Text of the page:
This is “WACC and Investment Decisions”, section 12.6 from the book Finance for Managers (v. 0.1).
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Once we have calculated the WACC, it is vital that it is used properly. Our main objective is to maximize stakeholders’ value. Anything that increases shareholder value is good and should be done. From a financial perspective, if the return from a project is greater than its cost, we should undertake the project. If the cost of the project is greater than its expected return, we should not undertake the project. WACC is the cost of the capital used to complete the project and is as such our cost of capital. If the return earned from the project is 12% and our WACC is 10%, the project will add value. If the WACC is 14%, the project destroys value. Thus, if our calculation of WACC is in error, then so are our investment decisions.
In using WACC there are some common pitfalls including:
It is tempting to assume that the cost for the next dollar of investment will be the same as the cost of the prior investments. If we assume that because our prior debt issue was at 7% interest that our next cost of debt will be 7%, it could significantly affect the WACC. With even bigger numbers, a corporation could grossly underestimate (or overestimate) their costs. Inaccuracy in cost calculation may result in missed opportunities. We must look to current market conditions to accurately estimate our cost of capital.
Book values are what a firm purchased something for. Market values are what it is currently worth if it were to be sold in the market. So which should be used in calculating WACC? Market values are the most accurate, especially when considering how widely equity values can vary from their stated book values. As demonstrated in the recent financial crisis, market values can have wide fluctuations but they are still the chosen value.
Certainly having some knowledge about the future would be helpful. Or having some control over certain conditions. There are several factors which are beyond a firm’s control. These include:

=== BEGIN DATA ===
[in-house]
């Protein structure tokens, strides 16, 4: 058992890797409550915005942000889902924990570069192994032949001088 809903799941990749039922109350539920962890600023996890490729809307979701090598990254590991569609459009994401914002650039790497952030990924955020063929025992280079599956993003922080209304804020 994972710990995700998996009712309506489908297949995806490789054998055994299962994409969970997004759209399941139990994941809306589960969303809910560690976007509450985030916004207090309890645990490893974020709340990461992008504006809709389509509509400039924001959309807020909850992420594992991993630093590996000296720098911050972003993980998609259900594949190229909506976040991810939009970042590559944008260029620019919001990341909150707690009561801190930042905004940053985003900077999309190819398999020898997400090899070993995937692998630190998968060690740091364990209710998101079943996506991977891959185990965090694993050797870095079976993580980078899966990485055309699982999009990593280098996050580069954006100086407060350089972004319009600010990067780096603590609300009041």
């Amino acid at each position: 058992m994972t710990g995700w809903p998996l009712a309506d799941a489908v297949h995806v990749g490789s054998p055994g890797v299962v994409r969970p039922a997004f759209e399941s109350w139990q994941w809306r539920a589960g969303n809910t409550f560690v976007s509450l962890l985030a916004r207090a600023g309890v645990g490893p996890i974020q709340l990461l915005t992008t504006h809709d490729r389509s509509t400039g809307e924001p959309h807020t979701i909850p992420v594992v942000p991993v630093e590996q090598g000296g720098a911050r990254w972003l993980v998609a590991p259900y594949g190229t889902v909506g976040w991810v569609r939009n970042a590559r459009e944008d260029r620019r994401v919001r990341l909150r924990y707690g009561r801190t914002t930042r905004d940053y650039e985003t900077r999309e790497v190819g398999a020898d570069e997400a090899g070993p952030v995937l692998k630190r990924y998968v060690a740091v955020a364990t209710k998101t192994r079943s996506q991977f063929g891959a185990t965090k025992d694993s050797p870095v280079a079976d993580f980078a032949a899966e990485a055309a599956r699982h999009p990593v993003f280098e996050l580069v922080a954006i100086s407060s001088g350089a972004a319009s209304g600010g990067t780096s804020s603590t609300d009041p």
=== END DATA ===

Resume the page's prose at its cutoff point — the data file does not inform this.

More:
All of these factors impact a firm’s WACC, and yet they have no control over any of them.
There are several factors a firm can control. They are:
While the firm cannot control certain effects, they are able to make internal decisions about other items.
Not all projects have the same amount of risk. There are many uncertainties with any project, and, all other things being equal, a less risky project is preferable to a more risky one. Many firms will adjust the discount rate used for NPV analysis (or the hurdle rate for IRR) based upon the perceived risk of the project. If a project has less risk (or offsets existing risk) in the company, a lower discount rate is used; riksier project get a higher rate. These rates can be assigned per division or per project, based upon the granularity that a company desires.
Technically, the risk we should care about most is the project’s contribution to our systematic risk (see Chapter 11 "Assessing Risk"), as risk that is firm (or project) specific can be diversified away by investors. In theory, we could try to estimate a beta for our project and recalculate the WACC! In practice, however, most firms that adjust for risk tend to use judgment to determine the approximate risk of the project, and consequently choose and appropriate discount rate.
Falcons Footwear has a WACC of 8.62%. Management has decided that a division’s projects tend to increase the company’s risk, so all projects must be discounted at 2% + WACC. Thus, their projects will be discounted at 10.62%.
A correctly calculated WACC needs to be used properly.